The Serenissima has been painted a vibrant shade of contemporary art for the 58th edition of the Venice Biennale. Over the next six months, the charming, floating city will host the most important contemporary art figures in the world. The Arsenale, Giardini, museums, palaces and streets of Venice will be transformed into a haven of creative celebration. Here at Artsper we’ve brought you a complete overview of the most prestigious art show in Europe, discover its history, highlights and what’s in store for the 2019 edition.
The Creation of an Unparalleled Artistic Event
For over 120 years, the Venice Biennale has been one of the most prestigious cultural events in the world. The beginnings of the Biennale date back to 1893. The Venice City Council decided that in order to celebrate the 25th wedding anniversary of King Umberto I and Margherita of Savoy, they would organise a biennial art exhibition (which would literally “last two years”). However, the exhibition wasn’t held until two years later, mainly due to Mayor Riccardo Selvatico’s motivation and efforts. In 1894, with the support of the Venice Council, a biennale event dedicated to both Italian and international art was announced. During the winter of 1895, works on the Palazzo dell’Esposizione were completed in the Giardini del Castello. In April 1885, la prima esposizione internazionale d’arte della città di Venezia (the first international exhibition of the city of Venice) was announced, and King Umberto I and Queen Margherita of Savoy observed the event. The exhibition was extremely well received by the public; more than 220,000 visitors gathered around the Central Pavilion to admire the works of Venetian, Italian and international artists.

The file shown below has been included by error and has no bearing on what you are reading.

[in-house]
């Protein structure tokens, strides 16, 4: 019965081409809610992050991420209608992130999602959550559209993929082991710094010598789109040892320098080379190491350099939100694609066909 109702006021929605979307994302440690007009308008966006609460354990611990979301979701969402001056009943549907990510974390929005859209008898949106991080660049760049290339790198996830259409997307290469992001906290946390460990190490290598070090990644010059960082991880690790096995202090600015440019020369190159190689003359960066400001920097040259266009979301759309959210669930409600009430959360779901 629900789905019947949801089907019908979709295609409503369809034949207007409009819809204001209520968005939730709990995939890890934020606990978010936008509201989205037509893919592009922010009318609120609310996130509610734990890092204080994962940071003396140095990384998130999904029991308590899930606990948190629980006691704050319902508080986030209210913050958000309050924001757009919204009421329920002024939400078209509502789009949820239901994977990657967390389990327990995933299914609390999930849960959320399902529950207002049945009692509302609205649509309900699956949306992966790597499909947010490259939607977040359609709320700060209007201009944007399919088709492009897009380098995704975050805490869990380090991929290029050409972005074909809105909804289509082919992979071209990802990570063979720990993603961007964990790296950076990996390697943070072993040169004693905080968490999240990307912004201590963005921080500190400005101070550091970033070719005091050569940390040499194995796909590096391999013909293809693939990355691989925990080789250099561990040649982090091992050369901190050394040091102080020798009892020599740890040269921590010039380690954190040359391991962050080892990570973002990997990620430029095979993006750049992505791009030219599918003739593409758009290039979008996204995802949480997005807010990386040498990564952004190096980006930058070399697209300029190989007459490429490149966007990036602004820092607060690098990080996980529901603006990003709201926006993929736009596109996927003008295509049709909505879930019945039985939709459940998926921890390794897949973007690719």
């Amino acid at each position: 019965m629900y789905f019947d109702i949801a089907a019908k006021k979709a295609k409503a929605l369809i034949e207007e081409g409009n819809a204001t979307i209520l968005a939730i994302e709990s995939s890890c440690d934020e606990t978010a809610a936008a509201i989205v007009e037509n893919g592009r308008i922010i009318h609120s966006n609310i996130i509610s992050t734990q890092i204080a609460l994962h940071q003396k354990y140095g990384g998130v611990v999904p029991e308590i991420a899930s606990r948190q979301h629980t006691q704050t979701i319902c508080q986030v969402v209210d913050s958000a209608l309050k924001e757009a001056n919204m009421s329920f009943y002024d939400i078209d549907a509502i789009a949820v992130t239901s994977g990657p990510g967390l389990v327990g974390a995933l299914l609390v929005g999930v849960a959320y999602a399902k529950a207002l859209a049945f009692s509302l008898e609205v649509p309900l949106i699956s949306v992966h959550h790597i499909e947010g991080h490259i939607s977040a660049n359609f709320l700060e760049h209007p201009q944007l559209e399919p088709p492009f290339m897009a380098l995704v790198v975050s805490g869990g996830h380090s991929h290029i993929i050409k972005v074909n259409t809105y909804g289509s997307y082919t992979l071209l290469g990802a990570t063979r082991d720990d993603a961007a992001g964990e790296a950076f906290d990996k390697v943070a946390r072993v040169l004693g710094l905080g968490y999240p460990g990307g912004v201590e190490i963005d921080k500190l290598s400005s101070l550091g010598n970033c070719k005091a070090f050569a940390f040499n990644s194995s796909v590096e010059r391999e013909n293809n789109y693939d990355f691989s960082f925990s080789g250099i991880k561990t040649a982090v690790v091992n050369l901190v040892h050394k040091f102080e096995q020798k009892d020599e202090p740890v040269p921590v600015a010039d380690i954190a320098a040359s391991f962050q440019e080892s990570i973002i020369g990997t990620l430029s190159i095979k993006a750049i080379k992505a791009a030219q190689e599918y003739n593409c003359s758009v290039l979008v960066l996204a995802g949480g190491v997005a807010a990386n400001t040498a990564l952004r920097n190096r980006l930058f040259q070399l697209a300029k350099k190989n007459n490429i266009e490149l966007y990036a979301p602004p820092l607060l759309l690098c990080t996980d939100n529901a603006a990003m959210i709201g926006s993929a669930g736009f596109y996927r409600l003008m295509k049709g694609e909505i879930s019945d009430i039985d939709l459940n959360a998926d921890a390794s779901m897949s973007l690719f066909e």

The Extraordinary National Pavilions
For the first international exhibition of the city of Venice, Mayor Riccardo Selvatico had a building constructed in the Giardini del castello. He recruited architects, Marius Pictor and Bartolomeo Bezzi, as well as sculptors, Lorenzetti, Nono, Guisti and Benvenuti. This building, was initially called Palazzo dell’Esposizione, but was renamed Pro Arte at the inauguration of the Biennale in 1895. More name changes came later, however. In 2009 it became the Italian Pavilion and in 2010 it was officially renamed the Central Pavilion, which it is still referred to as today. In 1907, organisers of the Biennale suggested the different participating countries build their own pavilions, and the first country to take this on board was Belgium. The Belgium Pavilion was the first international pavilion to open in the Giardini, and was quickly joined by Hungary (1909), Germany (1909), Britain (1909), France (1912), and Russia (1914). A total of 29 countries now have a national pavilion in the Giardini. Countries that don’t have one instead have pavilions spread across the city, placed between the Arsenale, palaces, art galleries and churches.